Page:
Focus on what's Next

“We go through life grumbling about what should be at the expense of accepting what is.”

~ Marshall Goldsmith

It’s so tempting to focus on what could have been when things don’t go well instead of what’s next. To some degree you could say it’s only natural. And it does make sense to take a short period to reflect on why things turned out as they did. But that’s all it should be, a short period of reflection and working out what, if anything you will do differently from now on.

It is of course what’s next that is far more important. It’s what your next challenge is. It’s what you have to get focussed on quickly. Dwelling on what could have been will prevent you preparing for what’s next. And if you aren’t prepared properly then you won’t perform to the best of your abilities.

This applies to individuals, teams and businesses alike. In life, at work and in sport that period of reflection should happen. But then you move on.

Trust In Your Ability And Preparation

In some instances there simply isn’t the option to pause and reflect. In the middle of a match, in the middle of a conversation or negotiation, you have to keep going. That period of reflection has to be put to one side. It will happen, it just has to take place at the end of a competition, meeting or working day or week.

In these circumstances you have to trust to your preparations and your own abilities. To do anything else, to over-think, in the middle of intense activities means you are not focusing on what needs your focus most. If you aren’t successful then you get the opportunity to pause, reflect, adapt (if you believe you should) and focus on what comes next.

What Comes Next Is All That Counts

Individuals, teams and businesses are judged on their most recent performance. That’s what happens from the outside looking in. But for those individuals and teams concerned that is history. It’s what happens next that demands their focus. The particular challenges that are coming next are what they need to prepare for.

Prepare For What’s Next

That preparation may well include a period of ‘down-time’ to recover from what they have just been through mentally and physically. That down-time might include reflection but I would suggest it is the best to clear the mind completely. An initial period of reflection prior to the down-time will allow the individual or individuals to subconsciously think things through. That way, once they start preparations for what comes next they will be better able to determine what, if anything, they wish to change.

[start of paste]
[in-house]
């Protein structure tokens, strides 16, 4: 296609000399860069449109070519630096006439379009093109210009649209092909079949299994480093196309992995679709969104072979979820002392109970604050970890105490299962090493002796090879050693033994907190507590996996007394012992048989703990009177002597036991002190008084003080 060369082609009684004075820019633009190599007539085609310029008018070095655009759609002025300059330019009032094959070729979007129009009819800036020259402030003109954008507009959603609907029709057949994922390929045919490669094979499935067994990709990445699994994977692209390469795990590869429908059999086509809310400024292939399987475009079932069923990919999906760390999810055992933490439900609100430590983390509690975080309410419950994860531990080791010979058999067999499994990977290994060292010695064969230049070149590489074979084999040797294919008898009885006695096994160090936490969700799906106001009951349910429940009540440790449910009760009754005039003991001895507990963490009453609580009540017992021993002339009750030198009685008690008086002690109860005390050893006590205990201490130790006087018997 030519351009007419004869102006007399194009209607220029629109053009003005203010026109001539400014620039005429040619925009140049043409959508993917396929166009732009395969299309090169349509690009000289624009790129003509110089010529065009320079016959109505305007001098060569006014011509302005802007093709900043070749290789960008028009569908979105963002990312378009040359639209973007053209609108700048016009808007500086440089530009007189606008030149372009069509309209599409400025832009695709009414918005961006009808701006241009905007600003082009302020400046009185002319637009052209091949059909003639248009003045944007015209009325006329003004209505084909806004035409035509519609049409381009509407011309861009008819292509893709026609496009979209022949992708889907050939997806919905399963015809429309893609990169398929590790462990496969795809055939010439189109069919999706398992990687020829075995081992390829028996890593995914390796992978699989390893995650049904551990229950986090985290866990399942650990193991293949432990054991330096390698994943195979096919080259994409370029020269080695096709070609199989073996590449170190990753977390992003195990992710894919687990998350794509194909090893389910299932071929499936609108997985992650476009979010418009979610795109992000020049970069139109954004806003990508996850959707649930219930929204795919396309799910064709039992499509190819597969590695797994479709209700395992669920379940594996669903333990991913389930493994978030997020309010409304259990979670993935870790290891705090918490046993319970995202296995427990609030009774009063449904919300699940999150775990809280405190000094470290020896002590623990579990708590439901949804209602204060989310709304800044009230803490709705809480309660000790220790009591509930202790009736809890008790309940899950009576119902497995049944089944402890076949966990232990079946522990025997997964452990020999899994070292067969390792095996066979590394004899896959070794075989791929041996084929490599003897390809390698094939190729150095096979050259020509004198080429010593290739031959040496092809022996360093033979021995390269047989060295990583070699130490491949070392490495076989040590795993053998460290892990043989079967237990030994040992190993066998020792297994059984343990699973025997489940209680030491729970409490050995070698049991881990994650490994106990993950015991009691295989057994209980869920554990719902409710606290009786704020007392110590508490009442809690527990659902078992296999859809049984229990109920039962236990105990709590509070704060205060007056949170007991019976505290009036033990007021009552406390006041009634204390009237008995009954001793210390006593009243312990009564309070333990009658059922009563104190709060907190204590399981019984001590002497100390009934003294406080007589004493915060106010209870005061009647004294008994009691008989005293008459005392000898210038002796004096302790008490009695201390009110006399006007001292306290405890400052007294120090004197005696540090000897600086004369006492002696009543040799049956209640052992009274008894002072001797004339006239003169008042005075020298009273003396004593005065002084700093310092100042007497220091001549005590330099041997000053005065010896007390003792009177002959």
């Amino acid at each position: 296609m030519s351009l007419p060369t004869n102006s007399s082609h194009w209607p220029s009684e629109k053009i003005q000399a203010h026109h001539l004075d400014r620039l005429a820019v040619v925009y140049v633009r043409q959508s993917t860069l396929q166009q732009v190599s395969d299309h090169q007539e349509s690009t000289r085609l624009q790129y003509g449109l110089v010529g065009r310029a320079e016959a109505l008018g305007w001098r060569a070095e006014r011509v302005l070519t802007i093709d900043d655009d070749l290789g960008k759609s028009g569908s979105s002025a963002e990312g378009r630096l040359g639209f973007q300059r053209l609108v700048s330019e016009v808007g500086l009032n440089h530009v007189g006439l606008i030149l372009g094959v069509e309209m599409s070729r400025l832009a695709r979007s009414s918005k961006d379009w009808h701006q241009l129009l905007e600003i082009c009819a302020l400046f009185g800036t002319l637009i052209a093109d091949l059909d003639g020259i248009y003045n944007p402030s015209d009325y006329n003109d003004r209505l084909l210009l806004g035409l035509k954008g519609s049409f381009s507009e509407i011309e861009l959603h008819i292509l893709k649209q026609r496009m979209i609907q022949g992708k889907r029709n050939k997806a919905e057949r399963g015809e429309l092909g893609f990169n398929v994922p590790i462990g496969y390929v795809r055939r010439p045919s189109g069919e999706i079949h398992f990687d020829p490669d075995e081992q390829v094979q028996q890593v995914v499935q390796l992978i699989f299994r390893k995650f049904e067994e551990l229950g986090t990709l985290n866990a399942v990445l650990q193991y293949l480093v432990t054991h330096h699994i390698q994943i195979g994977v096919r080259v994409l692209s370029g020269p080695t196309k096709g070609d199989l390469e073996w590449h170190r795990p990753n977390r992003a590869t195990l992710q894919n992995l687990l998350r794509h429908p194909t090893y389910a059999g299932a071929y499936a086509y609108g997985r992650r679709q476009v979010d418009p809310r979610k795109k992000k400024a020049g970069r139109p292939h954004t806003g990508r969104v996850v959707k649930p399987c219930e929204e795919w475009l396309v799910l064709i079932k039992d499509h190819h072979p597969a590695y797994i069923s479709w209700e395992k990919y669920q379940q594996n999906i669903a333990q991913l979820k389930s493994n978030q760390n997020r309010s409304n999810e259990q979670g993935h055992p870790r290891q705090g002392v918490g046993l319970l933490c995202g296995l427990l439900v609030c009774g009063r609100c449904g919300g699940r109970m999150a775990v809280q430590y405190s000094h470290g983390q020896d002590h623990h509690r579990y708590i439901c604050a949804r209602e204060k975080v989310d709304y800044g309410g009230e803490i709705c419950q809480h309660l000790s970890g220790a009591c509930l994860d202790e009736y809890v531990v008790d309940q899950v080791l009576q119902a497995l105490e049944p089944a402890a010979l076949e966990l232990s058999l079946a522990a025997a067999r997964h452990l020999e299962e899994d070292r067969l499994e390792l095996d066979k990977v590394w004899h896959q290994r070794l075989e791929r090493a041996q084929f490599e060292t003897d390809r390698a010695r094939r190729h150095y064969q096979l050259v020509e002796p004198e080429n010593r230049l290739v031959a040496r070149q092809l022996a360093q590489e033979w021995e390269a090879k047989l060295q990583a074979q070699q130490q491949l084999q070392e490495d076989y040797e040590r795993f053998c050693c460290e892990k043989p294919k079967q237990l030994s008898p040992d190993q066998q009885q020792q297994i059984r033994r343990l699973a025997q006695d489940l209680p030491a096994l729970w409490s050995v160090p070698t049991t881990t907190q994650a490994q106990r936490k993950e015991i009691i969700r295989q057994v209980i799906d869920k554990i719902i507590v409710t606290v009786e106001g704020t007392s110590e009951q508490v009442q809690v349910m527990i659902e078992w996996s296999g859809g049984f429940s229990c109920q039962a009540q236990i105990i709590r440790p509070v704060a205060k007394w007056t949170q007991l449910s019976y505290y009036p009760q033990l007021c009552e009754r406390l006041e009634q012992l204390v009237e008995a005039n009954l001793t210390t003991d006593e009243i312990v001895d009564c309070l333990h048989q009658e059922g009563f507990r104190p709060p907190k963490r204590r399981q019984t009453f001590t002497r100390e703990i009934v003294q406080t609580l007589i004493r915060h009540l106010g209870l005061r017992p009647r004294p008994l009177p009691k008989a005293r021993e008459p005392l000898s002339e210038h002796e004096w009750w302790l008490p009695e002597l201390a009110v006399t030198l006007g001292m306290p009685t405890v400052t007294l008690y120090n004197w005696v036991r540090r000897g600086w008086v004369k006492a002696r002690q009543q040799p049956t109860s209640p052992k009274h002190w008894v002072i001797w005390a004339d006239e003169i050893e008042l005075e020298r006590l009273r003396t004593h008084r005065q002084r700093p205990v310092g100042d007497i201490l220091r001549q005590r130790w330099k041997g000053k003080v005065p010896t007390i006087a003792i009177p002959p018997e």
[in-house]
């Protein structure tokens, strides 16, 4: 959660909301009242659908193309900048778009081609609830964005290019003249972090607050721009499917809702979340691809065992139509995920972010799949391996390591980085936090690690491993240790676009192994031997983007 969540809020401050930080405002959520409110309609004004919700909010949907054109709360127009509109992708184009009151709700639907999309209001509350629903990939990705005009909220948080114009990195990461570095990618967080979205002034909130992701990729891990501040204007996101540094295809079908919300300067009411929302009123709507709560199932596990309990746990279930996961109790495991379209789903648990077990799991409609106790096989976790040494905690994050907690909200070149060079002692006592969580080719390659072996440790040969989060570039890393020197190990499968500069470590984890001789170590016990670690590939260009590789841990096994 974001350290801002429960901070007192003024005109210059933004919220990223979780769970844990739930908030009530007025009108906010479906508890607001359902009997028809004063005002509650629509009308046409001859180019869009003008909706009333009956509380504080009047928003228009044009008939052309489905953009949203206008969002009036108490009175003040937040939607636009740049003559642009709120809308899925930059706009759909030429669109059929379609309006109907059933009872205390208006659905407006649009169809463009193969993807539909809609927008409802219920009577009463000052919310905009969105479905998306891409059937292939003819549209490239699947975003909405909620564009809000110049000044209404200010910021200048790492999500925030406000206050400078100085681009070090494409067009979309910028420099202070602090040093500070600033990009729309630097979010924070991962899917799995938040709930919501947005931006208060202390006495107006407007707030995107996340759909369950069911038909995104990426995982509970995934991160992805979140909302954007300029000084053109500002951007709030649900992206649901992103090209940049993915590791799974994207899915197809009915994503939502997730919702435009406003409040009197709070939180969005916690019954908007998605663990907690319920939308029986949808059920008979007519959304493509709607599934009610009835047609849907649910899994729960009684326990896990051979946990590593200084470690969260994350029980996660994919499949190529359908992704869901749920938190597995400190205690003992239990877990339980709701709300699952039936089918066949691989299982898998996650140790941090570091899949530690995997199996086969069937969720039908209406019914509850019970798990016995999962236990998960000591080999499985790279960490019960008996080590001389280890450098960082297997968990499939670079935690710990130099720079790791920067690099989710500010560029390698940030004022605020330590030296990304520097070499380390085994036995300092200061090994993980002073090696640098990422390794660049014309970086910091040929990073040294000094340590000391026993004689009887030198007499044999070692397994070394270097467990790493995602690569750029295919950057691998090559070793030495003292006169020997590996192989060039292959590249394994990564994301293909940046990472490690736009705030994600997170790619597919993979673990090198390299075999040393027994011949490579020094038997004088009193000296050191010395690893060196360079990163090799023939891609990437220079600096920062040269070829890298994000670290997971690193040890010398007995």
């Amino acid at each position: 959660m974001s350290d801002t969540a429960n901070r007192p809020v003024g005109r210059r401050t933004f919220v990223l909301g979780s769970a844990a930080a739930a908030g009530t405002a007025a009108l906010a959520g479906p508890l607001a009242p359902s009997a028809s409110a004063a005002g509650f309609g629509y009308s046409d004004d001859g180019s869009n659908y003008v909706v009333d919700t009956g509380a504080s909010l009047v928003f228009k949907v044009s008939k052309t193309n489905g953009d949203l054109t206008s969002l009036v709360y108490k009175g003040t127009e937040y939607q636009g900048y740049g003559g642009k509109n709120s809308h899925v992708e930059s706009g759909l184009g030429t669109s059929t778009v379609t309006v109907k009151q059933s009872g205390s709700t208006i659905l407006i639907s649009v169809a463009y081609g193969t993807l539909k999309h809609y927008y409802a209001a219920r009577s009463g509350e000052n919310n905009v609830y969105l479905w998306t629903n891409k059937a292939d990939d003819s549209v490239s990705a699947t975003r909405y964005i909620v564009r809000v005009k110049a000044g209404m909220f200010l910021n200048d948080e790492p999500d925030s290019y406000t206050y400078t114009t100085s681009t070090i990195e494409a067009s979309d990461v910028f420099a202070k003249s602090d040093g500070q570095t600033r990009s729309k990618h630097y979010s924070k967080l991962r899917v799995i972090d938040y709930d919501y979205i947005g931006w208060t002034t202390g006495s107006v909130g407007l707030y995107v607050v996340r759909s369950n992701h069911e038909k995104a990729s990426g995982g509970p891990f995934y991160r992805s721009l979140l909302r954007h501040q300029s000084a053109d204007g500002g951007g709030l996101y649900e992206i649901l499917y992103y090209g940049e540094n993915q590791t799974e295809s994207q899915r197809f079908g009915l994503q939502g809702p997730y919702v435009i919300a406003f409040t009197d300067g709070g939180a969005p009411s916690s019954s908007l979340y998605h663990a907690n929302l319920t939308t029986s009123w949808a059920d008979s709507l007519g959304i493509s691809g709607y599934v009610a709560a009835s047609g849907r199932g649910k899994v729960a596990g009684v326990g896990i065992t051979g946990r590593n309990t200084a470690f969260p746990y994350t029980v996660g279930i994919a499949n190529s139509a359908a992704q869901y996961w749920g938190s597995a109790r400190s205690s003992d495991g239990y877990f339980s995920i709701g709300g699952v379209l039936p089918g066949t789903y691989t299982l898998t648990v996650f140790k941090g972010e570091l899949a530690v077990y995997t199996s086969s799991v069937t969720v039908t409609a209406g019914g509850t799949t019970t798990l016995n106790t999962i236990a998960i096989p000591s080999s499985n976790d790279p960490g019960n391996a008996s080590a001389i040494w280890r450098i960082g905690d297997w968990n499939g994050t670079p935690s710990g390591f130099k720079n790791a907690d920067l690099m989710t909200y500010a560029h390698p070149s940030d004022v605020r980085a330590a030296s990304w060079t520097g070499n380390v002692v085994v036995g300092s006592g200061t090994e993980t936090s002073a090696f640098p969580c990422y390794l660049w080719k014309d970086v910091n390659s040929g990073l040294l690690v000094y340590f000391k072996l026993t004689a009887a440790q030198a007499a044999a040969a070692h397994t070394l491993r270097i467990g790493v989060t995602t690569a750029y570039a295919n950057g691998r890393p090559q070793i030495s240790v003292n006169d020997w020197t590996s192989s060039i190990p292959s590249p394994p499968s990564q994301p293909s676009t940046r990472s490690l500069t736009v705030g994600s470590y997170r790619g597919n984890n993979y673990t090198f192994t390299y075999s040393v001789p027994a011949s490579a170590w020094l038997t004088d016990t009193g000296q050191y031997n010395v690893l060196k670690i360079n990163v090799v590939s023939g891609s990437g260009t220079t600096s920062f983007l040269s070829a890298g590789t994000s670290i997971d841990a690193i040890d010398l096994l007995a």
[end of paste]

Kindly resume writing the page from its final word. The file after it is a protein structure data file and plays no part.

It’s all about a positive mindset. You can take the positives out of what you have been through and know that you can replicate those in the future. Where you know something didn’t go as you had anticipated you know that you can change things. That’s not dwelling on the negative, it’s looking at what happened and positively thinking of what you will do next.

Significant Changes Are Rare

Only by regularly pausing to reflect when we are able to can we improve our individual, team and business performances over time. Occasionally we might judge that a significant change is required in order to make an improvement, a little like a golfer re-working their swing with a new coach. These occasions don’t happen regularly and require long periods of acclimatization to the new normal. Anyone tempted to make such changes on a regular basis really needs to look closely at what they are trying to achieve and considering whether they are allowing themselves to become proficient in what they do.

Focussing on what comes next means:

  • Knowing what challenge is coming not only next but over a period of time. Incremental changes to what you do could be planned during down-times.
  • Having a full appreciation for your current level of performance which might mean asking others for some objective assessment.
  • Recognizing in yourself whether how you perform feels right for you. Are you doing things that just don’t sit right with you? You might be able to do these activities but if you wish to perform at an even higher level you will find it increasingly difficult to keep those uncomfortable activities going.
  • Reflecting on the positives when you can and as regularly as you can. This might include casting your mind back a number of weeks, months or years just to remind yourself how far you have come.
  • Taking periods to completed switch off from whatever it is you want to improve. While you are chilling your mind will subconsciously keep thinking things through on your behalf. When you get back to it, you may well have one of those Eureka moments!

Continuous improvement for individuals, teams and businesses can and will come provided time is put aside to reflect on current performance. This time has to be relatively short. It doesn’t need to take long to reflect on what has occurred and determine what you can change for the future.

Then the focus on what’s next can kick in and the cycle begin again. That’s how improvement really happens and it takes effort and determination – but it’s worth it.


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© Paul Slater and Reflect & Lead, 2015.